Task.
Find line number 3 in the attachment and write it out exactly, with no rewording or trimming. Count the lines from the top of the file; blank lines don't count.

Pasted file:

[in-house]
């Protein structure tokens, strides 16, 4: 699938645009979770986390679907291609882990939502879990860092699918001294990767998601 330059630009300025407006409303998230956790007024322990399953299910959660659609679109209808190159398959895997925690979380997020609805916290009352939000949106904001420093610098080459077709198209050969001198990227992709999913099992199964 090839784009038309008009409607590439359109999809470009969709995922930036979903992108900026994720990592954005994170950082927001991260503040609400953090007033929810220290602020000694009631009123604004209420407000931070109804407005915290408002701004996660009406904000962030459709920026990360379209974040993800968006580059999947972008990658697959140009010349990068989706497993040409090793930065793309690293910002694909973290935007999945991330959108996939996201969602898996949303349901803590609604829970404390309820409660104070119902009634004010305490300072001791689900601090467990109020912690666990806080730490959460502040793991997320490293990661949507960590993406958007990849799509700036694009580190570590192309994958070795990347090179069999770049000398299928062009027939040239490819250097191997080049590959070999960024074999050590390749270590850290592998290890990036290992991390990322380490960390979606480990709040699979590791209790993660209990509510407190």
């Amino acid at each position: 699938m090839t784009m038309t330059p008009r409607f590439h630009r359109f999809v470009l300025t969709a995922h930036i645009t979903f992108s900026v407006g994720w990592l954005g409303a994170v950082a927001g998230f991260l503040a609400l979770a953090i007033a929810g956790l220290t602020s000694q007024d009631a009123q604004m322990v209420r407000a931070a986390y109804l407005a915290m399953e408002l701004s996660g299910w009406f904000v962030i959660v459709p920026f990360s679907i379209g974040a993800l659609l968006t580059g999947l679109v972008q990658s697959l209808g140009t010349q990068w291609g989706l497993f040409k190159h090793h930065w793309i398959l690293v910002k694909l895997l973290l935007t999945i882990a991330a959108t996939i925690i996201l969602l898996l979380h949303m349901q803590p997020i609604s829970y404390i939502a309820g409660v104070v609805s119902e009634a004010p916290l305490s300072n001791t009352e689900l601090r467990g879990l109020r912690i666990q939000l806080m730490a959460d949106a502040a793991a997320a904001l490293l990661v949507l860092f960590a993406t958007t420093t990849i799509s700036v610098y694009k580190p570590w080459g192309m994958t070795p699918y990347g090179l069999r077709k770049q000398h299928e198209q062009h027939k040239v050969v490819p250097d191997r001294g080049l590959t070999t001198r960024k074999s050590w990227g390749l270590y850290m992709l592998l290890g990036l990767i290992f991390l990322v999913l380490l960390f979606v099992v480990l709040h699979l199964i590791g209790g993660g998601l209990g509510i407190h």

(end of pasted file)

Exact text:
């Amino acid at each position: 699938m090839t784009m038309t330059p008009r409607f590439h630009r359109f999809v470009l300025t969709a995922h930036i645009t979903f992108s900026v407006g994720w990592l954005g409303a994170v950082a927001g998230f991260l503040a609400l979770a953090i007033a929810g956790l220290t602020s000694q007024d009631a009123q604004m322990v209420r407000a931070a986390y109804l407005a915290m399953e408002l701004s996660g299910w009406f904000v962030i959660v459709p920026f990360s679907i379209g974040a993800l659609l968006t580059g999947l679109v972008q990658s697959l209808g140009t010349q990068w291609g989706l497993f040409k190159h090793h930065w793309i398959l690293v910002k694909l895997l973290l935007t999945i882990a991330a959108t996939i925690i996201l969602l898996l979380h949303m349901q803590p997020i609604s829970y404390i939502a309820g409660v104070v609805s119902e009634a004010p916290l305490s300072n001791t009352e689900l601090r467990g879990l109020r912690i666990q939000l806080m730490a959460d949106a502040a793991a997320a904001l490293l990661v949507l860092f960590a993406t958007t420093t990849i799509s700036v610098y694009k580190p570590w080459g192309m994958t070795p699918y990347g090179l069999r077709k770049q000398h299928e198209q062009h027939k040239v050969v490819p250097d191997r001294g080049l590959t070999t001198r960024k074999s050590w990227g390749l270590y850290m992709l592998l290890g990036l990767i290992f991390l990322v999913l380490l960390f979606v099992v480990l709040h699979l199964i590791g209790g993660g998601l209990g509510i407190h």